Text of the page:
2012: Moussa Agh Mohammed, by Ansar Dine in Timbuktu

Add comment October 2nd, 2016 Headsman

On this date in 2012, northern Mali’s Islamist Ansar Dine movement, then in control of the city of Timbuktu, publicly executed Moussa Agh Mohammed there for murder.

Mohammed was one of Ansar Dine’s own fighters, but stringent consistency would oblige his fellows to put him to death under the sharia law Ansar Dine itself was enforcing in Timbuktu. Some days before he got into a fight with fishermen who reproached him for trampling their nets; as the confrontation escalated towards physical violence, Mohammed unslung his Kalashnikov and gunned one of them down. The fisherman’s family was offered, but refused, compensation in exchange for sparing the killer.

According to a correspondent, Mohammed “was a Tuareg cattle farmer from a major tribe [who] joined the Ansar Dine movement one month ago [before his execution]” having previously been affiliated with the Tuareg rebel army the National Movement for the Independence of Azawad. It was the third known execution in northern Mali under sharia: the previous two were an adulterous couple stoned to death in the town of Aguelhok.

“I didn’t feel a great deal of emotion from the crowd,” our observer reported. “People just stood there and watched as if it were a show. In contrast, the members of Ansar Dine looked moved by the event. Mohammed had close relationships with a number of his peers. But they explained that no one is exempt from Sharia law, and because of that they had no choice but kill him. It was a question of God’s will.”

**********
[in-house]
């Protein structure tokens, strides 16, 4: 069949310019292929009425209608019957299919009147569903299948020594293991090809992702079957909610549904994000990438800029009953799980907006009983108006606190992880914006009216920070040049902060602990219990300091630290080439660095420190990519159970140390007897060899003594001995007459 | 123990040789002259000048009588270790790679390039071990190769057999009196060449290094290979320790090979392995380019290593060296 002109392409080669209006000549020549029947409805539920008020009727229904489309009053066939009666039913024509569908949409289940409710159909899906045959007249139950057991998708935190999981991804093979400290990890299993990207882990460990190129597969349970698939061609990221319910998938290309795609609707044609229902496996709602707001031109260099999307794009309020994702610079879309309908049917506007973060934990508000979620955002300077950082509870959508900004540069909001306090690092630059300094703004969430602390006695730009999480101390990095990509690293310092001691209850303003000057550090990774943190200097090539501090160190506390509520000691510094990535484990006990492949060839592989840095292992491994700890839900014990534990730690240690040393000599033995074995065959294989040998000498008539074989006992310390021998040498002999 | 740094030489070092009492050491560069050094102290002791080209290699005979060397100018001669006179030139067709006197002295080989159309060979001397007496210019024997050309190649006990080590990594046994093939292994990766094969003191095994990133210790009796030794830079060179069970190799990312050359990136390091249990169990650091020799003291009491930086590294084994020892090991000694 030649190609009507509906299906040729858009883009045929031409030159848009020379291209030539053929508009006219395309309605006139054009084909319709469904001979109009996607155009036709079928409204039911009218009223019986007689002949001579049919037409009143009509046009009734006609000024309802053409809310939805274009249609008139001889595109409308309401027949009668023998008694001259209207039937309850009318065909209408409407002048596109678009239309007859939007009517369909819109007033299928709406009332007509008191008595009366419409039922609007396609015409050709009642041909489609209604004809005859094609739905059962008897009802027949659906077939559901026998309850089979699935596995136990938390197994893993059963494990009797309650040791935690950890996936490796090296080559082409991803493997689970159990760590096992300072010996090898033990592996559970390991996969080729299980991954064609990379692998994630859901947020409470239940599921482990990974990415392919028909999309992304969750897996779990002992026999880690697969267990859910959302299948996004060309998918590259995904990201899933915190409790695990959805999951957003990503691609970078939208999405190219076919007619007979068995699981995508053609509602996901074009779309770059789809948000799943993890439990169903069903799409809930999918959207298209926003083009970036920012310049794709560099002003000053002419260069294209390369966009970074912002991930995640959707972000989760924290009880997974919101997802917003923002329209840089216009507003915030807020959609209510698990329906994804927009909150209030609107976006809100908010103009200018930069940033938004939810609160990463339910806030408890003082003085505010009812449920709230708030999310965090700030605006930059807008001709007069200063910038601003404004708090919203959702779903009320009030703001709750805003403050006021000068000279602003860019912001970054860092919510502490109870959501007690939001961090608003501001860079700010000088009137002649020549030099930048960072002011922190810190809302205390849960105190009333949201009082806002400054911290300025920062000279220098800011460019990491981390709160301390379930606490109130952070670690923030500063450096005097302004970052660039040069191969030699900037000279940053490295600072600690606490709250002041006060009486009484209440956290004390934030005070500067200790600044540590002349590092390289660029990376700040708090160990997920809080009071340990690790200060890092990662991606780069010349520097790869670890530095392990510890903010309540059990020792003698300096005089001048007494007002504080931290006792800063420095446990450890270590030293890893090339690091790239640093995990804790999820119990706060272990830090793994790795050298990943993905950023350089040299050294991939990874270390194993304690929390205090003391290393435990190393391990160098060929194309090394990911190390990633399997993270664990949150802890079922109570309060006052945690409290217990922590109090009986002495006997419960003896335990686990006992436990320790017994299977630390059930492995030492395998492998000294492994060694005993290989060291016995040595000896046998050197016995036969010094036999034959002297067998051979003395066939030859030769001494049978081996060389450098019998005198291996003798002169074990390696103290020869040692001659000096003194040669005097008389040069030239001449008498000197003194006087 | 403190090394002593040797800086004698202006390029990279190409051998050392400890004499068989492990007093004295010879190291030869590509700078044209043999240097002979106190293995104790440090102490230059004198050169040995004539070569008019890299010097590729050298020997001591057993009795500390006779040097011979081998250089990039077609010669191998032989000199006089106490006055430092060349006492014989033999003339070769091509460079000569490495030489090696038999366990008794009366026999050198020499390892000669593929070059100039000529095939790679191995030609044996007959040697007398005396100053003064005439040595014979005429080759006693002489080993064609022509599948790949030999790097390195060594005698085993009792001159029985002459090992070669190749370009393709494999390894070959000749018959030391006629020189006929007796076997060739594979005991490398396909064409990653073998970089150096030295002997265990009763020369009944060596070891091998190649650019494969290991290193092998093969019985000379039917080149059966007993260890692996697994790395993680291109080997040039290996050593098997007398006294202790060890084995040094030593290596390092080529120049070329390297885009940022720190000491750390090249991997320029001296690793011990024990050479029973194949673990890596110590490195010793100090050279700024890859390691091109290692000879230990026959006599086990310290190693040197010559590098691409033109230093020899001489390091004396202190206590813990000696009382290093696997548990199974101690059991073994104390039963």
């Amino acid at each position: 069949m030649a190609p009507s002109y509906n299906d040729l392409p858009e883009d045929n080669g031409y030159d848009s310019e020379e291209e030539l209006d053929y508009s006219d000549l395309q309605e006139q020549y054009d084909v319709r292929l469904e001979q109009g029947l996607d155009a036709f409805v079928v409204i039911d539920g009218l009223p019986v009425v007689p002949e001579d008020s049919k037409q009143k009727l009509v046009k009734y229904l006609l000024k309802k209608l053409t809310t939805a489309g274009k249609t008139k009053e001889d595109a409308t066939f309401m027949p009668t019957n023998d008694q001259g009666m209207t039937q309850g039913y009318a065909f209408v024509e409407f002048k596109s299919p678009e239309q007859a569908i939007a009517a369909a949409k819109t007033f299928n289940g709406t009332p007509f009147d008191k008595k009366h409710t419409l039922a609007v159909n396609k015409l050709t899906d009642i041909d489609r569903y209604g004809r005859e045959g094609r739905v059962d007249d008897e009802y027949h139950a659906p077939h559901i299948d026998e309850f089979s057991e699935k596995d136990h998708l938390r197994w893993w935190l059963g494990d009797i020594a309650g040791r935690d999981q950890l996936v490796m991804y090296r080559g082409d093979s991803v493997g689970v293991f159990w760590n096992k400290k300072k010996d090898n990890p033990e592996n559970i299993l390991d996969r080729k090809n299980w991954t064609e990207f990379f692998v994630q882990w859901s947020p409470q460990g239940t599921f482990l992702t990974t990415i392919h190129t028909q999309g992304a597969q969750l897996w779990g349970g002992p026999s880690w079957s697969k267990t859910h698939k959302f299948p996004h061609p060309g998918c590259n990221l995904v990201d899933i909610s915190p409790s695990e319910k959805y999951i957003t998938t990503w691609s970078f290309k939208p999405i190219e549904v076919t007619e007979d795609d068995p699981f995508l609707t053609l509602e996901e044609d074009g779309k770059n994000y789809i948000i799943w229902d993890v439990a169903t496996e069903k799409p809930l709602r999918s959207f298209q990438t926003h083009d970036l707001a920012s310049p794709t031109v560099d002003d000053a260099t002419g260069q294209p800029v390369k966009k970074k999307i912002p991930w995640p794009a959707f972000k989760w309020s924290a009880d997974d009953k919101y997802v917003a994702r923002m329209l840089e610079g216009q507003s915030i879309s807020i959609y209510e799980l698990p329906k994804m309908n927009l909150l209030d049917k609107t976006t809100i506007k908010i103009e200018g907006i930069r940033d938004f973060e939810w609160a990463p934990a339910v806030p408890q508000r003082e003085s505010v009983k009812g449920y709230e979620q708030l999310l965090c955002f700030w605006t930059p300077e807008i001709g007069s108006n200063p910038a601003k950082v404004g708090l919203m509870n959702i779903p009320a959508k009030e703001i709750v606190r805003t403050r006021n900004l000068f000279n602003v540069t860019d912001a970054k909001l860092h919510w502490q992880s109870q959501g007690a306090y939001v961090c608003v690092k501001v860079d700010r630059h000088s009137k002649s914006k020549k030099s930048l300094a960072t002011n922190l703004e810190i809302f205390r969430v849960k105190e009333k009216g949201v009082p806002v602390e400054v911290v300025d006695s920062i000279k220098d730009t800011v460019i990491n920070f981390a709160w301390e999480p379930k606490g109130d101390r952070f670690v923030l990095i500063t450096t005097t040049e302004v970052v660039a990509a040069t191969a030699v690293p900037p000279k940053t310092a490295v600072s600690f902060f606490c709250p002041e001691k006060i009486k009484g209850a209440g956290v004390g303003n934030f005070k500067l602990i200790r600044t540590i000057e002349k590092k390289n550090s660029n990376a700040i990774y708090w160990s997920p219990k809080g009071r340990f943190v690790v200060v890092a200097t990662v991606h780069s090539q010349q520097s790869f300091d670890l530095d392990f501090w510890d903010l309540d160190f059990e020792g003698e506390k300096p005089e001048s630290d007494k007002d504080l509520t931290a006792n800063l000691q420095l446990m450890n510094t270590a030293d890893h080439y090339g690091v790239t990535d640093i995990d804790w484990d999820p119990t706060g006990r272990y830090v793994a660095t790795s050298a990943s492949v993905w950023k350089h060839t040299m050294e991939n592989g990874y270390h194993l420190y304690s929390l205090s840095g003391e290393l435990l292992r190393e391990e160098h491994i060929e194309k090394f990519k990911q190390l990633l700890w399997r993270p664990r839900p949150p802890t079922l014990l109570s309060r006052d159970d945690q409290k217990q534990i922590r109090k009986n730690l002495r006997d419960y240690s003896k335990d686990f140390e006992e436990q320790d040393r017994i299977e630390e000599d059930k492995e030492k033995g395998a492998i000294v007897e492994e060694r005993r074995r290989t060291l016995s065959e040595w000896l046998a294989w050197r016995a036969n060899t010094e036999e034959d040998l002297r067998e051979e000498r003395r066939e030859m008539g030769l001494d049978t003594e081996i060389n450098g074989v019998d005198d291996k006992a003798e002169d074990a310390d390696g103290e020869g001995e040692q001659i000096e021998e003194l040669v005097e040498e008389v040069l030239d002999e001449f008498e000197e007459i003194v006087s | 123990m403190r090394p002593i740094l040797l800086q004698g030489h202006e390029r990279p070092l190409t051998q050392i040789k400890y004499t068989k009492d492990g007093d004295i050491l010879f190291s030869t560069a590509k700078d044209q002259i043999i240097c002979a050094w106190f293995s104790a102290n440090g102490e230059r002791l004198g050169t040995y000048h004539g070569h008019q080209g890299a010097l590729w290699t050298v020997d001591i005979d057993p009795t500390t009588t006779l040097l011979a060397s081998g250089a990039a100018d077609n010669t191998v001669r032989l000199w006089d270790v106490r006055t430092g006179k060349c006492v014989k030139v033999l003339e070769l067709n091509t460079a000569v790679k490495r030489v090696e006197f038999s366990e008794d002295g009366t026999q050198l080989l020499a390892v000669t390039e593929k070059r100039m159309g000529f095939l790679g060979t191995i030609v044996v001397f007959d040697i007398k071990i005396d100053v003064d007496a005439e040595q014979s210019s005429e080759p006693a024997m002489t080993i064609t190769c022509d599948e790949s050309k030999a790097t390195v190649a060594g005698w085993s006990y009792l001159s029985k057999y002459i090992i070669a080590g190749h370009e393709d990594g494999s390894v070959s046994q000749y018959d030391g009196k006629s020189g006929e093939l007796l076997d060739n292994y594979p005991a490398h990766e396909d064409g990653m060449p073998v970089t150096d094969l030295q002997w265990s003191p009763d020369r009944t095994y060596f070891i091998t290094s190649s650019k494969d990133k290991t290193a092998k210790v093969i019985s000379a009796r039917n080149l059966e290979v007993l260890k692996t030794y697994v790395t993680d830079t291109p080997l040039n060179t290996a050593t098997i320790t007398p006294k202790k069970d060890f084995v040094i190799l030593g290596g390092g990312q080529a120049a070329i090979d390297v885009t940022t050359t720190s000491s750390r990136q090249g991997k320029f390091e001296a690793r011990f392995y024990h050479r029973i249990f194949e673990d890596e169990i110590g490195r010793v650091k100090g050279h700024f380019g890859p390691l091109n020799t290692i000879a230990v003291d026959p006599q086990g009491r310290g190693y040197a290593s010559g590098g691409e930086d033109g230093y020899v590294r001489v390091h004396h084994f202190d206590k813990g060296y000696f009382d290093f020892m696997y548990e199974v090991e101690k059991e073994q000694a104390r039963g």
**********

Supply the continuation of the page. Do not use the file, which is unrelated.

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1680: The wife of Abdullah Celebi, and her Jewish lover

Add comment June 28th, 2016 Headsman

At noon on Friday, 28 June 1680, people crowded into Istanbul’s Hippodrome, the city’s main public space, to stone to death a Muslim woman identified as ‘the wife of Abdullah Celebi’ for adultery with an infidel, and to witness the beheading of the Jew who was alleged to be her lover, a neighbourhood shopkeeper. Neighbours who had raided her home when they knew that the Jew was inside claimed to have found the couple having intercourse, which was doubly illicit: not only was she married, but sexual relations between Christian or Jewish men and Muslim women were forbidden by law. The accused denied any wrongdoing, but a mob dragged the two before the chief justice of the empire’s European provinces (known as Rumelia), Beyazizade Ahmet (d. 1686), who had previously been the main judge at Istanbul’s Islamic law (shariah) court.

Beyazizade accepted the testimony of the witnesses. Denying the accused a trial, he condemned the pair to death. Grand Vizier Kara Mustafa Pasha (d. 1683) reported his decision to Sultan Mehmet IV (r. 1648–87, d. 1693), who confirmed the sentence. The sultan attended the double execution in person and offered the man conversion to Islam, permitting him to die swiftly and with dignity by decapitation. Mehmet IV was the only sultan to order an adulteress to be executed by stoning during 465 years of Ottoman rule in Istanbul.

Indeed, public stoning of adulterers was such a rare event in medieval and early modern Islamic history that it is difficult to find any other examples of Islamic rulers punishing transgressors of sexual norms in this way.

This remarkable double execution comes to us by way of three Muslim chroniclers via “Death in the Hippodrome: Sexual Politics and Legal Culture in the Reign of Mehmet IV” by Marc Baer* — whom we have excerpted above. Regrettably, it’s entombed behind a paywall.